Why Dill Pickles Deserve Some Respect

When I was a kid, my parents used dill pickles as punishment.

I gave my little sister one of Bertie Bott’s Every Flavor Beans. Pepper, to be precise. Two tantrums and a lecture later, I was sitting at the kitchen table, staring down a single pickle served to me on the bitter plate of punishment.

It was touch-and-go for awhile. But I survived, and I stand before you now as a pickle aficionado of epic proportions.
The elite among us understand the singular succulence of a fresh dill spear. But I just stumbled across (not upon) something even cooler: the Dil Pickle Club.

Far from simply extolling the virtues of the vegetable, however, it represented a countercultural wave of freethinkers “swimming upstream” in Depression-era Chicago. The Dil Pickle was known as a speakeasycabaret and theatre, highly influential during the Chicago Renaissance.

In 1914, John “Jack” Jones, a former organizer for the Wobblies (Industrial Workers of the World (IWW)) started several weekly forums at the Radical Book Shop on North Clark Street in Chicago. The forums discussed labor issues along with social concerns of the day. Soon, in early 1915, Jones needed a new venue as the capacity was exceeded at the forum.

Jones found a decrepit barn on Tooker Alley, off of Dearborn Street in downtown Chicago that he would name the Dil Pickle Club. Jim Larkin joined Jones, along with the “hobo doctor” and anarchist Ben Reitman. Reitman would be instrumental in getting regular news coverage of the Pickle in the Chicago Daily News and Chicago Tribune.

By 1917, Jones created the Dil Pickle Artisans by officially incorporating it as a non-profit in Illinois for its promotion of arts, crafts, science and literature.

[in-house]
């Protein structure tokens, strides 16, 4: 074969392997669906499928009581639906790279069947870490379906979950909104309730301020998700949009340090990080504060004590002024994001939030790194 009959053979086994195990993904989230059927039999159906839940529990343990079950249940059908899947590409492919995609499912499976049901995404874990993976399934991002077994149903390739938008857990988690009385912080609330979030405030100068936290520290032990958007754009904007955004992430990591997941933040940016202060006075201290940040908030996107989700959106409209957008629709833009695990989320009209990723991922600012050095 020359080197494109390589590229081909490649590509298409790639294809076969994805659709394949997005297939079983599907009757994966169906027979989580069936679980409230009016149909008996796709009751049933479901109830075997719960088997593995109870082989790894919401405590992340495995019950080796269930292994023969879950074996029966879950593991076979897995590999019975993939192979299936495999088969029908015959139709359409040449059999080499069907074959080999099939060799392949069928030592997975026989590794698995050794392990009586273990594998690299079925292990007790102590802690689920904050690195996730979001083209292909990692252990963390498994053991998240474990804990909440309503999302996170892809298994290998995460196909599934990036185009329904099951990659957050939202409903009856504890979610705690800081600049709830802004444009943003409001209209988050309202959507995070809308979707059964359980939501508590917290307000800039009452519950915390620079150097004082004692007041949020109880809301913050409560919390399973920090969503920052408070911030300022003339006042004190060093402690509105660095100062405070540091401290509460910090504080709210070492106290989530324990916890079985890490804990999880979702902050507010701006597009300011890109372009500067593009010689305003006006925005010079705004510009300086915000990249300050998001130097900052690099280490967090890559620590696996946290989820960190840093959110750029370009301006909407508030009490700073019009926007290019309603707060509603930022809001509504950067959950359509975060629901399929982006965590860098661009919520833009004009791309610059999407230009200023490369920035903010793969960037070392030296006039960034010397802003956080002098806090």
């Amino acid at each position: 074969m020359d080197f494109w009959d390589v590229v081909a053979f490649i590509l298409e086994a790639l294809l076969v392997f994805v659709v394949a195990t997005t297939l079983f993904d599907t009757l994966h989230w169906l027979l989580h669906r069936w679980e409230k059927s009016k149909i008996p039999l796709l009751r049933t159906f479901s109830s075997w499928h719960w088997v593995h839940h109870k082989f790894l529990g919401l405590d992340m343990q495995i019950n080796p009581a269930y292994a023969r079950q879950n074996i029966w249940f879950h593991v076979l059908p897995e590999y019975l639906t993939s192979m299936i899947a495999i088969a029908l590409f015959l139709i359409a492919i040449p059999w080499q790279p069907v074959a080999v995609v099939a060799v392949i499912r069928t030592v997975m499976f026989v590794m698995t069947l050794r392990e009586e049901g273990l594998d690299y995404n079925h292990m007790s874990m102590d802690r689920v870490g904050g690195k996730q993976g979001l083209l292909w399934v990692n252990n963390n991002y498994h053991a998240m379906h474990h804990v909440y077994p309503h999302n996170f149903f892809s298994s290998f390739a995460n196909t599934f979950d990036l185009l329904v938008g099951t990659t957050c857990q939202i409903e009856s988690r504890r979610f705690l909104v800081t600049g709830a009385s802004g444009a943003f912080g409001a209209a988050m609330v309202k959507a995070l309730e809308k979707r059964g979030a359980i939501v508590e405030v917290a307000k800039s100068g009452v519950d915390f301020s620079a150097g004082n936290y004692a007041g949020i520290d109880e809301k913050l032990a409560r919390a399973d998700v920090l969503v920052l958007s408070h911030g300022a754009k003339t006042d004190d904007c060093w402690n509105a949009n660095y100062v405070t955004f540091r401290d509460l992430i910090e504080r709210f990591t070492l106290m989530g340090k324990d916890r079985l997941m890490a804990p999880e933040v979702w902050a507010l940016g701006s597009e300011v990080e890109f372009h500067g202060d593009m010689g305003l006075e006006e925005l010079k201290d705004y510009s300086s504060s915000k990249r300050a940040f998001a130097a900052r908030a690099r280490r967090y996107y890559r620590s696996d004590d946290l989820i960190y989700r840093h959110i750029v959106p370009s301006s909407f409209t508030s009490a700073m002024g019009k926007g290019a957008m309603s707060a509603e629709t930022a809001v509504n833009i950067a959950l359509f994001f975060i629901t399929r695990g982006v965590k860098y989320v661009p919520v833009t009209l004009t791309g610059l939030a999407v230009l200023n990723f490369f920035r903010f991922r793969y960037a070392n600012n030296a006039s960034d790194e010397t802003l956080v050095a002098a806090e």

According to Jones: The Dil Pickles was founded by several groups of people who were convinced that they, nor for that matter no other person or group knew all there was to be known about art, literature, drama, music, science, social or political economy or any other problems confronting or bothering the human race. The various groups responsible for the formation had one idea in mind: the thought that there should be some center where any idea or work would be given a respectful hearing and brought before the public, which in the last analysis are the best judges of what they want.

The club’s legacy has seen several reincarnations, including the revived Chicago Dil Pickle Clubthe Dill Pickle Food Co-opDil Pickle Press, and the Dill Pickle Club of Portland, OR, “an experimental forum for critiquing contemporary culture, politics and humanities.”

Their old slogan is my favorite part: ‘Step high, stoop low, and leave your dignity outside.”

Pretty cool to think a humble pickle inspired an intellectual movement of this size and staying power.

Yes, it’s a yodeling pickle.

WHAT YOU CAN DO:

EAT some pickles, for the love of God

CONSIDER what hidden potential consumer goods may be concealing

IMPROVE your sandwiches with the easy addition of dill

TRY dill pickles with weird foods and be surprised

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4 thoughts on “Why Dill Pickles Deserve Some Respect

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